In the Haitian jungle, Nathan rambles to one of the Haitian girls about how there's no one to protect her. It feels slightly forced, like Pokaski and Coleite knew they needed to set up Nathan's decision to join Pinehearst and worked their way backwards to this scene. But part of it also rings true. It makes sense that, after losing his family, his admiration for his parents and his role as a congressman, Nathan's only pride would be his ability. It also stands to reason that Nathan's sense of powerlessness would drive his ambition even harder, and that feeling like a victim would make him lash out at his captors even more fiercely. Nathan sounds deranged when he later talks about giving the "right" people abilities, but the rationale behind his decision is established in a way that helps to make Nathan's eventual decision seem less out-of-character.
Peter and the Haitian show up to unchain Nathan and rescue the two captive girls. Peter resolves to "hold them off" while Nathan, the Haitian and one of the remaining girls escape into the jungle. My BS Detector was already ringing at this point because I couldn't figure out how one guy was going to stop an army. How long did Peter think he could "hold them off"? A minute? Two minutes? Was that really going to help Nathan and the Haitian escape -- on foot -- through the jungle? Peter's resolve is courageous, but it's also extremely dumb. Dumb As Peter, you might say. It's almost as hilarious as Peter's next line:
"You're a senator! You're important!"
Alternative versions of this line:
"I'm not a senator! I'm not as important!"
"I'm a nurse! I'm nowhere near as important!"
"You're a politician! You're not supposed to actually fight for anything you believe in!"
Nathan gets a look that seems to say ...
"Who are you and what have you done with my brother?" Or maybe it's, "When did my brother become so brave?" It's hard to tell.
Somewhere near Costa Verde, Sylar and Elle take cover ...
... in a convenience store? It's jarring for the most appealing reason: because it's mundane. It makes sense that Sylar would seize the first chance to patch Elle up, staunch the wound and stop the blood trail, but the location jumps out at you because of its normality.
The way the next few scenes intercut between Claire's death and Sylar's is superbly done. The editing never disrupts the flow of the scenes; the way it turns out, Sandra's lack of support and Noah's ruthlessness play off one another and become even more vivid.
Should we wonder where Lyle was this week? I guess you could speculate his absence away with a dozen explanations, but it made me feel even worse for Sandra when she covered for Noah and accepted Claire's rebuke. No one seemed to care that Claire's brother was as guilty as their father for not being there.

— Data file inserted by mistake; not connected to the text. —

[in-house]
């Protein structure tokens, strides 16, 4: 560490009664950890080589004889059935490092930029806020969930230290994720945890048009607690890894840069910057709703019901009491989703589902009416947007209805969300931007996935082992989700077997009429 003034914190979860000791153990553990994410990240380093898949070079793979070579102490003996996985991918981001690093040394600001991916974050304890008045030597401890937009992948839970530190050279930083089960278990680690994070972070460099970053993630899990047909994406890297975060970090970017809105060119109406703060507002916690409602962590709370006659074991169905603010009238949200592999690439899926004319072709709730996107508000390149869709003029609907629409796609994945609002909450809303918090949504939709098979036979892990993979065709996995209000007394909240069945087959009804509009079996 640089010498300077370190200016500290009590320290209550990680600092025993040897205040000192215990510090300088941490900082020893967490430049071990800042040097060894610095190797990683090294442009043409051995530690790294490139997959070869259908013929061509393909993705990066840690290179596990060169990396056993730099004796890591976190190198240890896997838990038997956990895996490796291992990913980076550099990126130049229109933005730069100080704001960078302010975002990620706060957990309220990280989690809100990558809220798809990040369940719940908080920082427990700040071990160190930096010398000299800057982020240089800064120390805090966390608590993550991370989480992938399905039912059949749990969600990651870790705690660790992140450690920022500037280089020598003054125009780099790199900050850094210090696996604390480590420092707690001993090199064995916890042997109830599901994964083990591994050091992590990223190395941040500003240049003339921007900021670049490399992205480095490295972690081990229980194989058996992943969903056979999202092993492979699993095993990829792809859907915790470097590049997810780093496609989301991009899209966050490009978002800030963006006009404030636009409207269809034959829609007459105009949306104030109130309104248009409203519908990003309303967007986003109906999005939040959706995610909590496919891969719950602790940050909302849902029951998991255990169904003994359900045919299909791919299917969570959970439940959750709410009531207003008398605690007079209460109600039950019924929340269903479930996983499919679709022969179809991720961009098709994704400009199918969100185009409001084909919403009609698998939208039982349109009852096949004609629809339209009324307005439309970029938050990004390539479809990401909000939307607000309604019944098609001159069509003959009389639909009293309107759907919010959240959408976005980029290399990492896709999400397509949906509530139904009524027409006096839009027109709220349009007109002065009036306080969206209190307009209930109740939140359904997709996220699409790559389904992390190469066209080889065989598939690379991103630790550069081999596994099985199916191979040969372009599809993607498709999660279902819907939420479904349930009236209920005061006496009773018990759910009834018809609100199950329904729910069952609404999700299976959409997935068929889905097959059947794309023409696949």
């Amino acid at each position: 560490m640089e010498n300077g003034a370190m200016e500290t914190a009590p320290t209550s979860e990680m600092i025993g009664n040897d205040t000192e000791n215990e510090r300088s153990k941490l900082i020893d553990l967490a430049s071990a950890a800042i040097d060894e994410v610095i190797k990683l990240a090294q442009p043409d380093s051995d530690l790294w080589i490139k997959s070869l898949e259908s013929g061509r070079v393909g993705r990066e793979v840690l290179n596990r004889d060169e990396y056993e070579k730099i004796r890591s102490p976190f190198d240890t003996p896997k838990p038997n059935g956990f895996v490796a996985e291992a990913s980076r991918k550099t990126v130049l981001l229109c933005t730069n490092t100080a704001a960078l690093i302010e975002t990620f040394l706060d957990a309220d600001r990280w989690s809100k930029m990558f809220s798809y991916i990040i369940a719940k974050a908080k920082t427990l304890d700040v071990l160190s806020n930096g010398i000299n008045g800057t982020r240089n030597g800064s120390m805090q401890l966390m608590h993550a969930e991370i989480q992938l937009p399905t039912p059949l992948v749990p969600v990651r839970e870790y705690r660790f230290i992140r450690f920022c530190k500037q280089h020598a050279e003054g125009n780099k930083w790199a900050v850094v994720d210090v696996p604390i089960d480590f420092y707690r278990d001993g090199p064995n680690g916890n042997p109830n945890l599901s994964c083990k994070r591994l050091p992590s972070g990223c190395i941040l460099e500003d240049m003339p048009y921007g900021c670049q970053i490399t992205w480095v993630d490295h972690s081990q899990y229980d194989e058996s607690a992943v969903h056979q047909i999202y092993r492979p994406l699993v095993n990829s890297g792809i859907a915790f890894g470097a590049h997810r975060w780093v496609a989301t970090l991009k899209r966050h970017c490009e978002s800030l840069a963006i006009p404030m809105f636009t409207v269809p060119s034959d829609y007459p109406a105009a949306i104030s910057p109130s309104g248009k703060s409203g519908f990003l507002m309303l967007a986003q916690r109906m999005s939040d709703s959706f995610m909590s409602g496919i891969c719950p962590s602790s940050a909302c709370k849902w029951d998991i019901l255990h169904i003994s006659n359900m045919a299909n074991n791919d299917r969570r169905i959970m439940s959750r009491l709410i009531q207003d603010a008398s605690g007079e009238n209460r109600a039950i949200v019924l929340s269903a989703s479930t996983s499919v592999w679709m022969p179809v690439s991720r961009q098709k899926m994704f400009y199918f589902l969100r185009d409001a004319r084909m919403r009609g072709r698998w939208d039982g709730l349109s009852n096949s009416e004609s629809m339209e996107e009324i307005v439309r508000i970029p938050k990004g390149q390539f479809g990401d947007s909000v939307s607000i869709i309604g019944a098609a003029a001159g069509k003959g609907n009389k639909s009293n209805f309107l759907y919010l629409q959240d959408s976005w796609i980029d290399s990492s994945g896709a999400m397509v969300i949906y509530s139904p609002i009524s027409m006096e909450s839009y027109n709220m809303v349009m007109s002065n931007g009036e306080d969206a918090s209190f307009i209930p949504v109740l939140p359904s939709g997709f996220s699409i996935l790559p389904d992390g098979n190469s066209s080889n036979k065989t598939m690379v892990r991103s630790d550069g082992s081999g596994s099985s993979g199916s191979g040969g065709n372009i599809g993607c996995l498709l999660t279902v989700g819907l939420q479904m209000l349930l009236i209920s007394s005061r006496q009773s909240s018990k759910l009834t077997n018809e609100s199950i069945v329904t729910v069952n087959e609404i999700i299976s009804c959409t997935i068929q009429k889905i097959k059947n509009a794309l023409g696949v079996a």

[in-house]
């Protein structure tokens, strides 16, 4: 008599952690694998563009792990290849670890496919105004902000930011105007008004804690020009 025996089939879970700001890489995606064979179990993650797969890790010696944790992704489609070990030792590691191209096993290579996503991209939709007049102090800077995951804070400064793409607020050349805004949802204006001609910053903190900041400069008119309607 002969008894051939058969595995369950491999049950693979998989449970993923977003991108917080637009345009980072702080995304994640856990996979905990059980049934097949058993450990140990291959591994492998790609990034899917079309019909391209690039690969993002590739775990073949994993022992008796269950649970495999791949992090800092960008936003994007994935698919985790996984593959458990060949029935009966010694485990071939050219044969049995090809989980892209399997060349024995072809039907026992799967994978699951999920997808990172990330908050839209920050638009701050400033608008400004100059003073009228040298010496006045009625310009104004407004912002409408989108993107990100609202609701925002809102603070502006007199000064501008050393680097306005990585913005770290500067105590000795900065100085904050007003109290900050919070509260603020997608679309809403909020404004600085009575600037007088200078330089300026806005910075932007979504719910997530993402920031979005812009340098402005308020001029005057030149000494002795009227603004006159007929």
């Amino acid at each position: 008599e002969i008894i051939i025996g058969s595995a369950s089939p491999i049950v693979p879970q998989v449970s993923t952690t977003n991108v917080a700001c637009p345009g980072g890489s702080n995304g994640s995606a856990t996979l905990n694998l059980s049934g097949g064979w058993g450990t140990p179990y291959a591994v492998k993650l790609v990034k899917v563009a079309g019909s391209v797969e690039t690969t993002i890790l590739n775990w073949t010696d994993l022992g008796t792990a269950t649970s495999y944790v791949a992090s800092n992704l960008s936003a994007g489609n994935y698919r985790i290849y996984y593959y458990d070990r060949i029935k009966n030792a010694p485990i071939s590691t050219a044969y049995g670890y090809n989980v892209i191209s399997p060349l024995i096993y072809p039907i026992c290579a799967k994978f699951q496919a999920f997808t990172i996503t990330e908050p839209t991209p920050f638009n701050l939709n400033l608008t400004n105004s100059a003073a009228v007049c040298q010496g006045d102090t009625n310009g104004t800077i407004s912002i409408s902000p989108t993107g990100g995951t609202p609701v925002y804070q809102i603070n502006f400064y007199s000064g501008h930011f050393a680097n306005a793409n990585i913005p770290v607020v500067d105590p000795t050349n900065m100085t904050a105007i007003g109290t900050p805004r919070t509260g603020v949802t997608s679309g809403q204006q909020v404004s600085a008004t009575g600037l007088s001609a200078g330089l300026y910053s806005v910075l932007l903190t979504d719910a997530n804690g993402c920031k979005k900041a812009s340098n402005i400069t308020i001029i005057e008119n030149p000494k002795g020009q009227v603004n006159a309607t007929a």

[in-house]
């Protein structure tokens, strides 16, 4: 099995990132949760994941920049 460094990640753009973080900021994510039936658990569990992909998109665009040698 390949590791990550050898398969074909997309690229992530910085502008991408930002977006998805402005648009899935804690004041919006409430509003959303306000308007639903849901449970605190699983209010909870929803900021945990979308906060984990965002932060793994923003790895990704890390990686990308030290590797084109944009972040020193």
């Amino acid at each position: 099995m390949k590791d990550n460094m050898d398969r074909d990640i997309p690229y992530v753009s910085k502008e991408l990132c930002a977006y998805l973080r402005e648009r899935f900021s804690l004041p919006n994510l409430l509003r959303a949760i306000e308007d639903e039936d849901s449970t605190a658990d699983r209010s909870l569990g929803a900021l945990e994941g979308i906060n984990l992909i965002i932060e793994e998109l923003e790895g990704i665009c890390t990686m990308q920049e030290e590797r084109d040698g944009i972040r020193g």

Claire goes on a voyage of self-pity, calling herself a stupid teenager and lamenting how she used to wish her ability would go away. It's nothing we haven't seen before, from the time she tearfully asked Noah why he let Sandra get Haitian-whammied to the time she thought he was dead. But after several episodes in which Hayden played Claire as abrasively smug, it's oddly reassuring to see that Hayden ...
... is as adept at emotionally fraught scenes as ever. The performance is visceral, the emotions are raw; and, even knowing there's no way the character will die, it's hard to watch a scene like this without finding it affecting.
Claire flatlines. You know it doesn't mean a thing; you know Claire will pull through. But when Sandra lets out that hysterical shriek, it blunts our ability to think clearly. Ashley Crow carries the scene and evokes despair that's intense enough to override the whole "Nah, Claire will pull through" supposition.
Noah tracks Sylar to the storage warehouse behind the convenience store, and the scene in which Noah beats the bejesus out of Sylar intercuts with -- look away if you're eating --
-- Claire getting sliced open. Homage to the time she was on an autopsy table? It's eerily reminiscent and equally grotesque, but three seasons later, after seeing Claire's brain opened up on a coffee table, it lacks the same dramatic punch.
Noah beats Sylar into semi-consciousness, then discovers the box cutter. I have to praise Coleman for the way he plays this particular moment, because the expression Noah gets when he notices the box cutter ...
... is so clearly a "Hey, that's something I can use!" expression. It feels so spontaneous, you almost wonder whether Noah thought of it while the camera was rolling.